No Tobacco Imports Allowed

New Zealand has a very strict ban on bringing ANY tobacco products into the country.  Do not attempt to bring any smoking or smokeless tobacco products with you when you visit.

No Children’s Crayons or Paints

In order to protect children from toxic elements such as lead, mercury, and chromium, there is a strict prohibition on bringing any children’s crayons or paints into the country.  If you are thinking about bringing activities for your children to do as you travel, please be mindful of this and dispose of any of these products before arriving in New Zealand.

Traveling With Controlled Drugs

If you are traveling with controlled substances such as medications, you must make sure you are following the correct protocols for bringing those substances into the country.  If you are traveling with medications, make sure you consider the following:

  • You are only carrying substances prescribed for yourself or someone in your care (parent/child or nurse/patient).
  • You declare the substance(s) on your Passenger Arrival Card which is inspected by Customs.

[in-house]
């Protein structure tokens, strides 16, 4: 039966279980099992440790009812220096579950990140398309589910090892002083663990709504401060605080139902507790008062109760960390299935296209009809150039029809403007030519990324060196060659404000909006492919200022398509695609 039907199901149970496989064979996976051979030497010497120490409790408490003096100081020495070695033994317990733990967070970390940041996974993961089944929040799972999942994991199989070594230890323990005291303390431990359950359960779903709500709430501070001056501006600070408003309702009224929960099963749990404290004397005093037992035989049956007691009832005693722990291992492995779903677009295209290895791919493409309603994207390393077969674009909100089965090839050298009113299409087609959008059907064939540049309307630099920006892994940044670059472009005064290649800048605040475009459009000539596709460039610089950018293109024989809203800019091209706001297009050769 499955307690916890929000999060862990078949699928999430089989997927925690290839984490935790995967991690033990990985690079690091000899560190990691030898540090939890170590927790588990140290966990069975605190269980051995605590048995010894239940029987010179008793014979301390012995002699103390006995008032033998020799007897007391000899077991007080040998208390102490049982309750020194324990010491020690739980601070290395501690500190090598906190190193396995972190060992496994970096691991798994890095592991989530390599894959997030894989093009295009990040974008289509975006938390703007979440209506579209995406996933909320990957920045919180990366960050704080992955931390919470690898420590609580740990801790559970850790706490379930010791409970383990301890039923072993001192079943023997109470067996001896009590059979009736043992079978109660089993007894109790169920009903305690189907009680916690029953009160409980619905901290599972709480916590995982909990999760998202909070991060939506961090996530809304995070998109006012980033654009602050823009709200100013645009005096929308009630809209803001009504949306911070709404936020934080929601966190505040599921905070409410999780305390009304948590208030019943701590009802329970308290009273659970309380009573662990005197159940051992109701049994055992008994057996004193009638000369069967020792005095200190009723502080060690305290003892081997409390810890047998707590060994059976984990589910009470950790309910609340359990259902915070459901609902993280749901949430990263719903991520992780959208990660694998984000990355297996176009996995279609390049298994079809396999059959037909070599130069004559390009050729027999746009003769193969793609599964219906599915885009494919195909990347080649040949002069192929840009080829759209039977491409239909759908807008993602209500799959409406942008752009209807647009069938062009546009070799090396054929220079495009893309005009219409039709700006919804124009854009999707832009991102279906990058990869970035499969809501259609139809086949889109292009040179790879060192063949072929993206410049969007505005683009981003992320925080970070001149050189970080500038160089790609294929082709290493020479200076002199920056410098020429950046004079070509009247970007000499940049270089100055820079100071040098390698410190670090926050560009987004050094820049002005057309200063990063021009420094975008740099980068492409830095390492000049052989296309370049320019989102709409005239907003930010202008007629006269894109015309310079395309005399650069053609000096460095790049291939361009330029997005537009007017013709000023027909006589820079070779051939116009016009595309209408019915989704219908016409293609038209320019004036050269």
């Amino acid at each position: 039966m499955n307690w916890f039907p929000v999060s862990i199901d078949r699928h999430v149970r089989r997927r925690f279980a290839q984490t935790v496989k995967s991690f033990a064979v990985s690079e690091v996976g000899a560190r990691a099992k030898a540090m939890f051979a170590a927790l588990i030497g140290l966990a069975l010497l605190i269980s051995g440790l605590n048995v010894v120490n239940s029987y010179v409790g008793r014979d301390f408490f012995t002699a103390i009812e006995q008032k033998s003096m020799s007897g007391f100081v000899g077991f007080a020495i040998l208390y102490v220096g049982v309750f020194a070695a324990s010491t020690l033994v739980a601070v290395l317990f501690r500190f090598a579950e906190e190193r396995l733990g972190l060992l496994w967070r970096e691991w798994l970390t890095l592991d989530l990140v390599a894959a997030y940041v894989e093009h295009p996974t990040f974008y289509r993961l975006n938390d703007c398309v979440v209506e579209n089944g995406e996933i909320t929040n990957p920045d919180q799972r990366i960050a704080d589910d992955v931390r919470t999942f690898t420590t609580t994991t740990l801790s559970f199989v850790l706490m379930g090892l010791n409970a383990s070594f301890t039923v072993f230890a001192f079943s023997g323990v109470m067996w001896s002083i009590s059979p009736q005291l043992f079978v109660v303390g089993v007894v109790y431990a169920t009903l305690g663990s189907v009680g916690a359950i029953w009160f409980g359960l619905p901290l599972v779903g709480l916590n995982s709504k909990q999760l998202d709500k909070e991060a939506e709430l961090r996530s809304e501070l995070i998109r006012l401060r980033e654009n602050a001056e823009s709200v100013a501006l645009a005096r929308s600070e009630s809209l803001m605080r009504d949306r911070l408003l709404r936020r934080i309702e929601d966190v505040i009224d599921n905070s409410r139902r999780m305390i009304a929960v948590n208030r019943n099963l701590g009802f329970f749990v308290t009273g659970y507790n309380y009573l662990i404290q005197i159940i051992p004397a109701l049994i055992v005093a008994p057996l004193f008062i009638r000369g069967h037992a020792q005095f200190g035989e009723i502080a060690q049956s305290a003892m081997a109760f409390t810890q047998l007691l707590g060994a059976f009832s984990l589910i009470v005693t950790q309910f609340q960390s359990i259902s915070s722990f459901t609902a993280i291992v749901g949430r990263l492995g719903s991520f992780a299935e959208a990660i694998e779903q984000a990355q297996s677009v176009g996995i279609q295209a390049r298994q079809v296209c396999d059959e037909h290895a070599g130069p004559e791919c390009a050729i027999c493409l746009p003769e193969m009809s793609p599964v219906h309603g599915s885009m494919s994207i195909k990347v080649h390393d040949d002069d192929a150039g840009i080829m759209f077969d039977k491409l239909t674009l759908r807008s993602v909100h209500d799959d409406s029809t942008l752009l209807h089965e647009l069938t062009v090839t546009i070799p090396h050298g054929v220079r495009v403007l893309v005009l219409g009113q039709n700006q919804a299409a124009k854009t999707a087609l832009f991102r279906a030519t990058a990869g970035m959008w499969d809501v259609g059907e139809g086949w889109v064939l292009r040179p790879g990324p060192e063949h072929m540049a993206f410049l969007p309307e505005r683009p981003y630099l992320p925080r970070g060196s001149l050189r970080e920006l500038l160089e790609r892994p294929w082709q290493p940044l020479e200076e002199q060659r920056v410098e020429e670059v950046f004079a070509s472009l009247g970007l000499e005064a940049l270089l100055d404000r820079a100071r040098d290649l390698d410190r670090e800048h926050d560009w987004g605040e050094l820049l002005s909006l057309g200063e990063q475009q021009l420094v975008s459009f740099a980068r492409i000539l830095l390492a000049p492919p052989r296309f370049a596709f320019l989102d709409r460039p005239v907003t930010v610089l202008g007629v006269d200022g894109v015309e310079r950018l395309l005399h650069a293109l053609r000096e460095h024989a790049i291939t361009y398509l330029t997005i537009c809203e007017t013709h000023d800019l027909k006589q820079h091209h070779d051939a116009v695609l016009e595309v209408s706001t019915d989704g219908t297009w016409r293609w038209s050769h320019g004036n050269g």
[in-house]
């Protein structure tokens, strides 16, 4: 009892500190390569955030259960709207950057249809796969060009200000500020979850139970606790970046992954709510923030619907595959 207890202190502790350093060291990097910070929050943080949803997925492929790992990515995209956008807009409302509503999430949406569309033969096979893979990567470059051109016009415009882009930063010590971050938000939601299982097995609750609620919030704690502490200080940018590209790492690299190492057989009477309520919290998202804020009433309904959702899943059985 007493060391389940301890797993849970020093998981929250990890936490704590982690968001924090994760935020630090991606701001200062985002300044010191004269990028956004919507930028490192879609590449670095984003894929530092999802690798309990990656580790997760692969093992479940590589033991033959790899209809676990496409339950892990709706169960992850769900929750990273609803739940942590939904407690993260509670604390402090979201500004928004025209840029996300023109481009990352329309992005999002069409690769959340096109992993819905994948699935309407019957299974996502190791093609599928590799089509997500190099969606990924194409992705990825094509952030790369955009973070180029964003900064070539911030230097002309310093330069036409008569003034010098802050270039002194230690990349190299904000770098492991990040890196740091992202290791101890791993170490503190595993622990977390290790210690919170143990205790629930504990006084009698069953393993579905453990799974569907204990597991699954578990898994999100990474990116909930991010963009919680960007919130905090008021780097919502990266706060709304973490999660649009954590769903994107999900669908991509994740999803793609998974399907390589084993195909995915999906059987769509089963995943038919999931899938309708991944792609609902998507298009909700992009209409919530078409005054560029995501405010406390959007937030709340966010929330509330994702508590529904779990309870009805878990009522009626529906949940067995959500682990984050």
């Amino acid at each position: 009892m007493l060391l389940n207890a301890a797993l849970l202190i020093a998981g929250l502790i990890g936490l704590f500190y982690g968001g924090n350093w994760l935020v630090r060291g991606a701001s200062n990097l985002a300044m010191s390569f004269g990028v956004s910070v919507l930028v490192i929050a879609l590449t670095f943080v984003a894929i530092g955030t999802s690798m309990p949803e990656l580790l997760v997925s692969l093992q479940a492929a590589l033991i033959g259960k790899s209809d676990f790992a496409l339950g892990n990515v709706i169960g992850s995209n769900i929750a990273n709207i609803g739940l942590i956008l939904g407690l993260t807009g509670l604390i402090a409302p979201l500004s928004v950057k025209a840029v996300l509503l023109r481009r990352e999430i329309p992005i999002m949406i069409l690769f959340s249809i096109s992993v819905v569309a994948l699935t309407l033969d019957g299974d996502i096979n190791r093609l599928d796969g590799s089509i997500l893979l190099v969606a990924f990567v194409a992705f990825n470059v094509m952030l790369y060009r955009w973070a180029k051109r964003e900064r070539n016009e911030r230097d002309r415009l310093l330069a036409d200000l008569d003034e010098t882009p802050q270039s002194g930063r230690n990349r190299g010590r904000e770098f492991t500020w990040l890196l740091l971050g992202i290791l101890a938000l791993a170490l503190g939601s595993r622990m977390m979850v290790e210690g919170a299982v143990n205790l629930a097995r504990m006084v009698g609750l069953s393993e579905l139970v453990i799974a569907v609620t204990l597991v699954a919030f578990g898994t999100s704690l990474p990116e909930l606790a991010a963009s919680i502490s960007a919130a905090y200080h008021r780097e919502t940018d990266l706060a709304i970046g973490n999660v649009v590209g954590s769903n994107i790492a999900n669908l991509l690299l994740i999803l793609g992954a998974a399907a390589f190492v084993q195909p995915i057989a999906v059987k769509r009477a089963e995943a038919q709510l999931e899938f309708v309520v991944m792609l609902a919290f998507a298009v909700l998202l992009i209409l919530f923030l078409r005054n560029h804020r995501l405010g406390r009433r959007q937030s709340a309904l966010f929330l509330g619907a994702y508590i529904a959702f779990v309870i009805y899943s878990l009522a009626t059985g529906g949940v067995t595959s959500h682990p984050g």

• You carry a copy of the prescription from your doctor for the substance.
  • The controlled substances are carried in their original containers.
  • You are carrying a supply that does not exceed a month’s supply of the controlled substance.

Other Customs Restrictions

In addition to the items listed above, there are additional customs restrictions that you should be aware of before visiting New Zealand.  Before traveling, make sure you review the comprehensive list of customs restrictions on New Zealand’s customs website.

New Zealand Currency Requirements

Requirement:  If you are bringing more than $10,000 NZD into the country, it must be declared.

New Zealand does not have any restrictions on what currency you can bring into the country, but if you are planning on bringing in over $10,000 NZD, you must declare the money when entering the country.  Failure to do so could result in fines and\or jail time.

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Categories: Customs and Border Patrol, New Zealand, Oceania, Travel, VISA RequirementsTags: , , , , , , , ,


  1. Thanks for this because I want to go to New Zealand. I really want to make it a honeymoon trip for whenever I get married. I did not know all countries, except Australia needed a visa for New Zealand. It’s really good to know, so I can prepare for when I go.

  2. Good grief. I should probably see if I can find a customs/immigration page for Laos. REI better darn well be taking care of everything in Cambodia, since that’s part II of the trip. Thanks for the warnings. Stressful!!